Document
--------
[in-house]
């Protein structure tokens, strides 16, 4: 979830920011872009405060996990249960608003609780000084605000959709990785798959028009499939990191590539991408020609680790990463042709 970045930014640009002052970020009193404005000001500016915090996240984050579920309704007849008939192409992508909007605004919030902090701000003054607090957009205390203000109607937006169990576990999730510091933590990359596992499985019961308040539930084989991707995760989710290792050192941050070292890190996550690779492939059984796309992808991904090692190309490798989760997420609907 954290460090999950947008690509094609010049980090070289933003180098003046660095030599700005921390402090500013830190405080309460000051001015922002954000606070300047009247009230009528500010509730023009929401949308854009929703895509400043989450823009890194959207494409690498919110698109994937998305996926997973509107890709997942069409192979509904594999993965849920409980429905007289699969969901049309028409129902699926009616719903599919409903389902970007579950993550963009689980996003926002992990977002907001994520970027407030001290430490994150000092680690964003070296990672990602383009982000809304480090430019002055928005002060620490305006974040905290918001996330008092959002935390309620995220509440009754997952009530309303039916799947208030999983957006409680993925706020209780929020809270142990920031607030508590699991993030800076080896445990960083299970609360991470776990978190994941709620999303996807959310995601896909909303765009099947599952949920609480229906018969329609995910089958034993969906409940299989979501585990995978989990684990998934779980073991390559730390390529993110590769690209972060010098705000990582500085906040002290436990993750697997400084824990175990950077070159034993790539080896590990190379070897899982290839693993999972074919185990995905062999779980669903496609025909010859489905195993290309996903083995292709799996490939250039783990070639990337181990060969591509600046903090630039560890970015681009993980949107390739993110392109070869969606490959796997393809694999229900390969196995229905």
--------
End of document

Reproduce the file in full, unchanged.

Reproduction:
[in-house]
């Protein structure tokens, strides 16, 4: 979830920011872009405060996990249960608003609780000084605000959709990785798959028009499939990191590539991408020609680790990463042709 970045930014640009002052970020009193404005000001500016915090996240984050579920309704007849008939192409992508909007605004919030902090701000003054607090957009205390203000109607937006169990576990999730510091933590990359596992499985019961308040539930084989991707995760989710290792050192941050070292890190996550690779492939059984796309992808991904090692190309490798989760997420609907 954290460090999950947008690509094609010049980090070289933003180098003046660095030599700005921390402090500013830190405080309460000051001015922002954000606070300047009247009230009528500010509730023009929401949308854009929703895509400043989450823009890194959207494409690498919110698109994937998305996926997973509107890709997942069409192979509904594999993965849920409980429905007289699969969901049309028409129902699926009616719903599919409903389902970007579950993550963009689980996003926002992990977002907001994520970027407030001290430490994150000092680690964003070296990672990602383009982000809304480090430019002055928005002060620490305006974040905290918001996330008092959002935390309620995220509440009754997952009530309303039916799947208030999983957006409680993925706020209780929020809270142990920031607030508590699991993030800076080896445990960083299970609360991470776990978190994941709620999303996807959310995601896909909303765009099947599952949920609480229906018969329609995910089958034993969906409940299989979501585990995978989990684990998934779980073991390559730390390529993110590769690209972060010098705000990582500085906040002290436990993750697997400084824990175990950077070159034993790539080896590990190379070897899982290839693993999972074919185990995905062999779980669903496609025909010859489905195993290309996903083995292709799996490939250039783990070639990337181990060969591509600046903090630039560890970015681009993980949107390739993110392109070869969606490959796997393809694999229900390969196995229905």